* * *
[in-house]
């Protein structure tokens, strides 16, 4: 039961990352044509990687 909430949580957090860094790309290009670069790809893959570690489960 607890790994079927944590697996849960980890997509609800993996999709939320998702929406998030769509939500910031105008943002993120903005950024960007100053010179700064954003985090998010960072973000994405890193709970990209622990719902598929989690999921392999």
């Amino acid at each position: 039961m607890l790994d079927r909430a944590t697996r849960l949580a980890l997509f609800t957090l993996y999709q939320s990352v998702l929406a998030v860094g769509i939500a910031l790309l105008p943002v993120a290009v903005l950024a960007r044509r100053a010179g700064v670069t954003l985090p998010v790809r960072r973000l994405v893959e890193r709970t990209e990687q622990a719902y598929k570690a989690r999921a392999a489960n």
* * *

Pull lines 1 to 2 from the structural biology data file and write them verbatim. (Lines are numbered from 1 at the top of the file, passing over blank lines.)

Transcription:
[in-house]
């Protein structure tokens, strides 16, 4: 039961990352044509990687 909430949580957090860094790309290009670069790809893959570690489960 607890790994079927944590697996849960980890997509609800993996999709939320998702929406998030769509939500910031105008943002993120903005950024960007100053010179700064954003985090998010960072973000994405890193709970990209622990719902598929989690999921392999």